Investigators analyzed subsets of the Siple Dome flasks (n=13 out of 45 total) and South Pole flasks (n=20 out of 54 total) for noble gases. They selected the subset arbitrarily but voided flasks with anomalous 15N/14N. They ran the noble gases on a Finnigan MAT 252 mass spectrometer at Scripps Institution of Oceanography (SIO) for 40Ar/36Ar and 40Ar/38Ar in dual-collector mode. 84Kr/36Ar and 132Xe/36Ar were measured by peak-jumping with mass spectrometry as described by Severinghaus et al. Samples were prepared by exposing 40 cc standard temperature and pressure (STP) to a Zr/Al getter at 900°C for 10 minutes to destroy all the reactive gases, followed by 2 minutes at 300°C to remove H2. This process left approximately 0.4 cc STP of residual noble gas (primarily Ar). Investigators then concentrated the residual into a vessel cryogenically at 4 K and admitted the sample into the mass spectrometer after allowing the vessel contents to mix internally for 45 minutes at room temperature, which insured homogeneity. They analyzed the South Pole flasks for 22Ne/36Ar by peak-jumping. Investigators ran the samples against aliquots of a standard gas mixture of commercially obtained Ne, Ar, Kr, and Xe. They monitored the mass/charge 44 beam to assure insignificant isobaric interference with 22Ne from doubly charged CO2. There is no data for Ne and the samples have been consumed.

Investigators ran the 13 Siple Dome flasks in duplicate (9 flasks) or triplicate (4 flasks) aliquots. They ran one flask a third time because of a gross procedural error and the results from the affected aliquot were rejected. The remaining flasks were run a third time because of poor reproducibility in the first two aliquots' results. From these, investigators rejected one 132Xe/36Ar measurement (from 30.55 m depth) on the basis of poor agreement with the other two measurements.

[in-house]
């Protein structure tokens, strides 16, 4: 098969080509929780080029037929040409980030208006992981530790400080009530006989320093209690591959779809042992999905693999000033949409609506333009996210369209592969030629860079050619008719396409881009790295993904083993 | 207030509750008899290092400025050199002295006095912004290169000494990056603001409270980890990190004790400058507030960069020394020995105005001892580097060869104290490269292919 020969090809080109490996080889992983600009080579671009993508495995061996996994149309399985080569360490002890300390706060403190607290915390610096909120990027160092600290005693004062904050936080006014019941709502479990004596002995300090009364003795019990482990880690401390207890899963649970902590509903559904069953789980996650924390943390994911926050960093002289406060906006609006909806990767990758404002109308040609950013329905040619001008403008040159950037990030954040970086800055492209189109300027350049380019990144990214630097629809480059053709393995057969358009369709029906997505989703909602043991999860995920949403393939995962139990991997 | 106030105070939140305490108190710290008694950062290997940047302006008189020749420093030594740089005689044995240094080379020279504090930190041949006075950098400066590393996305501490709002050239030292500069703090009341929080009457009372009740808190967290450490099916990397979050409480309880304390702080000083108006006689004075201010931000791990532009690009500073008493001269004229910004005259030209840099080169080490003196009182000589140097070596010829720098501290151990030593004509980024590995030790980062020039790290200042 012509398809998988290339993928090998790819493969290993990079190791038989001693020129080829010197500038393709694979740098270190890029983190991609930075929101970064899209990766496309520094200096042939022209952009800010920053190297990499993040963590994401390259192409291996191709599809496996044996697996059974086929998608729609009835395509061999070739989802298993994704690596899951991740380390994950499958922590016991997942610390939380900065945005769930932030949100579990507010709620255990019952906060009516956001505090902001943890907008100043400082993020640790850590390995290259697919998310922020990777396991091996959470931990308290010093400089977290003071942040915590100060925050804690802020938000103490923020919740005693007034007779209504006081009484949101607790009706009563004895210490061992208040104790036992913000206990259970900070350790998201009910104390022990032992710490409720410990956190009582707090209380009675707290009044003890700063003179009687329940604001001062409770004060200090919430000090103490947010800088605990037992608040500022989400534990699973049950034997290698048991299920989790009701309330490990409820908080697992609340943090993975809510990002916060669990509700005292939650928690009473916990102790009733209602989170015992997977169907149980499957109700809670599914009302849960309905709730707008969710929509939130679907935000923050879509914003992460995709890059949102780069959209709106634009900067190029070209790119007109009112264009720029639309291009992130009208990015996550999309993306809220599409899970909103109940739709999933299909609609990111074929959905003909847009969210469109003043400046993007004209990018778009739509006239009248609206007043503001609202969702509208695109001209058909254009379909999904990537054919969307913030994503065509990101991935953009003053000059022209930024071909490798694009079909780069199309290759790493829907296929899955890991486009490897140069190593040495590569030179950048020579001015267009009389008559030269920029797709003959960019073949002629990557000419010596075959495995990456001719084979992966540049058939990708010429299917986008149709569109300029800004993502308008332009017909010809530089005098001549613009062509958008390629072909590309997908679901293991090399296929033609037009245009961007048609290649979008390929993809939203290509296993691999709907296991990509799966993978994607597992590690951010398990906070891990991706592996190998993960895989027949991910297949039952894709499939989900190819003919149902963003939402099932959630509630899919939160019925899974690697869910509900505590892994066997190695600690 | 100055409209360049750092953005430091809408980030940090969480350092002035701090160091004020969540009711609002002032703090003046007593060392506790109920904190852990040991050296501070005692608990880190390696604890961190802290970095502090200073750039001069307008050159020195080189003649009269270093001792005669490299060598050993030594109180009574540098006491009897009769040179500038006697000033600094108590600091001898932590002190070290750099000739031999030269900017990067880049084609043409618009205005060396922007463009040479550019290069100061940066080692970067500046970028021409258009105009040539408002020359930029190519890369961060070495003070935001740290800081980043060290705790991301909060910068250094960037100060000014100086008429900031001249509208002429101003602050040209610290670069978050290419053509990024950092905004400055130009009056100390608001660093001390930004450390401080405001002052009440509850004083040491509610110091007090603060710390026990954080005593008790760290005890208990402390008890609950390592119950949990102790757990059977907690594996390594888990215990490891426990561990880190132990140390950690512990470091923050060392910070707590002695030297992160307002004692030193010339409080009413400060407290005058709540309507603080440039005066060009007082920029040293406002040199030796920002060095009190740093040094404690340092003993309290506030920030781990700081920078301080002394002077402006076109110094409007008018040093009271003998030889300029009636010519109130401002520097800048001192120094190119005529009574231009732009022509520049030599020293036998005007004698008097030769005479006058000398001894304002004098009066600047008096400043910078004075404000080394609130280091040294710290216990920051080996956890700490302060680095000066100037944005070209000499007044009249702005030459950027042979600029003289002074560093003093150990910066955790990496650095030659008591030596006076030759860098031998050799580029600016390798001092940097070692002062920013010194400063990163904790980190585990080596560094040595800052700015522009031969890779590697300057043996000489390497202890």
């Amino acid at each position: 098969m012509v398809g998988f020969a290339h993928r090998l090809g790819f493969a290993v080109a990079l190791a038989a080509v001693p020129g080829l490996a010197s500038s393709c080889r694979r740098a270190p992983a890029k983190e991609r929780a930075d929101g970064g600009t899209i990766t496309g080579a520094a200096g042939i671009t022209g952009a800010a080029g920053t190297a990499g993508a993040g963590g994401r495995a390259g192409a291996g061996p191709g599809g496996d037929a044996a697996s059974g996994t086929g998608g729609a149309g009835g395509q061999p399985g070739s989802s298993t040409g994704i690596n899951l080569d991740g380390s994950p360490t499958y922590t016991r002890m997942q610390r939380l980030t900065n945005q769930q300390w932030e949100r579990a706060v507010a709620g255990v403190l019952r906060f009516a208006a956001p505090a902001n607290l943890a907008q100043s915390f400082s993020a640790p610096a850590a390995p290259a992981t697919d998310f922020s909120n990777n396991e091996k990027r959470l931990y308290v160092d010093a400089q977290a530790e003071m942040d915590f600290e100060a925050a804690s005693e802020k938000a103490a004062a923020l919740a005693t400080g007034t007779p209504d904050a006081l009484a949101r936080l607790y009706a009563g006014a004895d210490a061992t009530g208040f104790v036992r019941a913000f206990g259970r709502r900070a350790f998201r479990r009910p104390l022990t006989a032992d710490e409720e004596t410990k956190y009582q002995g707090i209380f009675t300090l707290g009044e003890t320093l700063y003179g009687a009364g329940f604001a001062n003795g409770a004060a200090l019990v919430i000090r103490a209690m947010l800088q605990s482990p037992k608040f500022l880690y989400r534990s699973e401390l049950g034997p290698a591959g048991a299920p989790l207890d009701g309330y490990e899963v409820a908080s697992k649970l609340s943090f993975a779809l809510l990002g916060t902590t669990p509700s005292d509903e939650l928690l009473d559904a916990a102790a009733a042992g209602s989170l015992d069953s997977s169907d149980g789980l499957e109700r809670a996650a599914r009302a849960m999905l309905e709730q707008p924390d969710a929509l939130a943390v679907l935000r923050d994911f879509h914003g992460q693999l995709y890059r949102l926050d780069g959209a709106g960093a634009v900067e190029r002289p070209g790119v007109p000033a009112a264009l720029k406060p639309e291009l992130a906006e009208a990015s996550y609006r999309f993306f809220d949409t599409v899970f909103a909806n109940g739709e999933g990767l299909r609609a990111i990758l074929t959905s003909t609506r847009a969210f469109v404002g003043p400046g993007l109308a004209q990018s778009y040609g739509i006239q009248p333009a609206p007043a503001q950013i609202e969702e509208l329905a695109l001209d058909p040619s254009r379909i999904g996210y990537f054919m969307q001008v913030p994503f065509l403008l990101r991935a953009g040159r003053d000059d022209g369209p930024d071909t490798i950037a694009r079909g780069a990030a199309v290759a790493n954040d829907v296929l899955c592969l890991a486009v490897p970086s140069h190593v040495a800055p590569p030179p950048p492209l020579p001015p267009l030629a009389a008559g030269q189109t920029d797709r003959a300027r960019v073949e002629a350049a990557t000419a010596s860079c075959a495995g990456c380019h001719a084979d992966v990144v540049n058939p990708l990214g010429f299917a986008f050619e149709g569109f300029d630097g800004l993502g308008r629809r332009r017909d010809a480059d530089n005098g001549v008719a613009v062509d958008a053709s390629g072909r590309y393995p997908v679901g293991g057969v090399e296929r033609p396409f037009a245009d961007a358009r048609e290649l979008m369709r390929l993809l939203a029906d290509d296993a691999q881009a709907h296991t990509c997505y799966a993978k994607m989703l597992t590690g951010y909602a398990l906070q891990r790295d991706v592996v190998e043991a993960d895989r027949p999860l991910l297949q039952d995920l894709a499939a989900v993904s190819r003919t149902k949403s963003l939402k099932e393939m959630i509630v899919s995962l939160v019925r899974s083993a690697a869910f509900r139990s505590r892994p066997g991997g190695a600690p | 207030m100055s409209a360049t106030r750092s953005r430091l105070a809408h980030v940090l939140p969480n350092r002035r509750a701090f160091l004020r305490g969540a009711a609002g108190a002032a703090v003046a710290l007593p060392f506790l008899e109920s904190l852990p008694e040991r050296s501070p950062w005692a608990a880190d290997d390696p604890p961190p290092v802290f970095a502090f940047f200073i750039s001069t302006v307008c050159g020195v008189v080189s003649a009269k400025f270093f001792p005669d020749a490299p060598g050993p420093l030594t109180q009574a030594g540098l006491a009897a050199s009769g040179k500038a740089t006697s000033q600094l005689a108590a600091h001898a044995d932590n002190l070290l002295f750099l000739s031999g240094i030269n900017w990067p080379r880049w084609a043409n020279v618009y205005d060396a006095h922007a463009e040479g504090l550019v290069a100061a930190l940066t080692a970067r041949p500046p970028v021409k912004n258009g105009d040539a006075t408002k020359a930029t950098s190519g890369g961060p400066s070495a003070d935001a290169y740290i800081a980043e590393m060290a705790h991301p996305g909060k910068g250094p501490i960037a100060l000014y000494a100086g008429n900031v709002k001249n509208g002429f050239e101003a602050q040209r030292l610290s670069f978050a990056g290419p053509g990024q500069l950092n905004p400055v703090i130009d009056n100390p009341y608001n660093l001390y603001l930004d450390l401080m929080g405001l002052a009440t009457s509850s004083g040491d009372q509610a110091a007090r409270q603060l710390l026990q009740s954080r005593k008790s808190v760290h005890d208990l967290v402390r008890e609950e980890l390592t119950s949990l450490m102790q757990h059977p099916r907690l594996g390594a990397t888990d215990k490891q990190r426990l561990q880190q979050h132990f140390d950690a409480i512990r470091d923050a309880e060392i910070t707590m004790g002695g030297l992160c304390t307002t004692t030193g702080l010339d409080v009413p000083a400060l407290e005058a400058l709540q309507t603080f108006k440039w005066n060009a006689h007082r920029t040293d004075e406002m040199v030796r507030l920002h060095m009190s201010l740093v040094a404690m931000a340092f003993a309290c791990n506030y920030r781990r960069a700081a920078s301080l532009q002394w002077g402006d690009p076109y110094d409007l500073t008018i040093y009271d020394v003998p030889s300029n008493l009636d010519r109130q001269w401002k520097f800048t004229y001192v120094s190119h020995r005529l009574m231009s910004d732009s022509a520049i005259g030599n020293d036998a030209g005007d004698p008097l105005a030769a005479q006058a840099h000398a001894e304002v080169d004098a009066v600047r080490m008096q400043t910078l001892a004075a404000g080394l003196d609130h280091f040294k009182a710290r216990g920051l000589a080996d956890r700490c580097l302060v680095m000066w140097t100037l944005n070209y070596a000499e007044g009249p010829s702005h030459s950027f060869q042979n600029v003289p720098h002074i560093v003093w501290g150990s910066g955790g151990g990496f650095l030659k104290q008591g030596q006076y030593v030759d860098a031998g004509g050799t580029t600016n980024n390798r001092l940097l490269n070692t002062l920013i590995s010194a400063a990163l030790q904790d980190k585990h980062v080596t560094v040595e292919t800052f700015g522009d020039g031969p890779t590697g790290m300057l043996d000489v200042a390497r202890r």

Investigators initially ran the South Pole flasks in duplicate but rejected and re-ran 8 aliquots because they discovered that the sample pressure was inadequate due to low pressures in the flasks. They rejected and re-ran one aliquot due to the presence of O2 and N2, which indicates a leak. The remaining data set consists of 17 flasks run in duplicate and 3 flasks run in triplicate. Investigators re-ran the latter 3 flasks a third time because of poor agreement between replicates; however, they rejected none.

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Derivation Techniques and Algorithms

Investigators built a model describing the close-off of bubbles, the diffusion of gases within the firn and exchange with the atmosphere, and the evolution of temperature and gas composition in the open pores and bubbles in time and space as described in Severinghaus et al. (2006).

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References and Related Publications

Contacts and Acknowledgments

Jeff Severinghaus
Scripps Institution of Oceanography
University of California 
5900 Gilman Dr.
San Diego, CA, USA 92093-0244

Michael Bender
Department of Computer Science
State University of New York at Stony Brook
Stony Brook, NY, USA 11794-4400

Mark Battle
Department of Physics and Astronomy
Bowdoin College
8800 College Station
Brunswick, ME, USA 04011-8488

Acknowledgements: 

This research was funded by the National Science Foundation (NSF) Office of Polar Programs (OPP) grants 9725305 and 0230452 awarded to Jeff Severinghaus and 0230260 awarded to Michael Bender.

Document Information

Document Creation Date

August 2006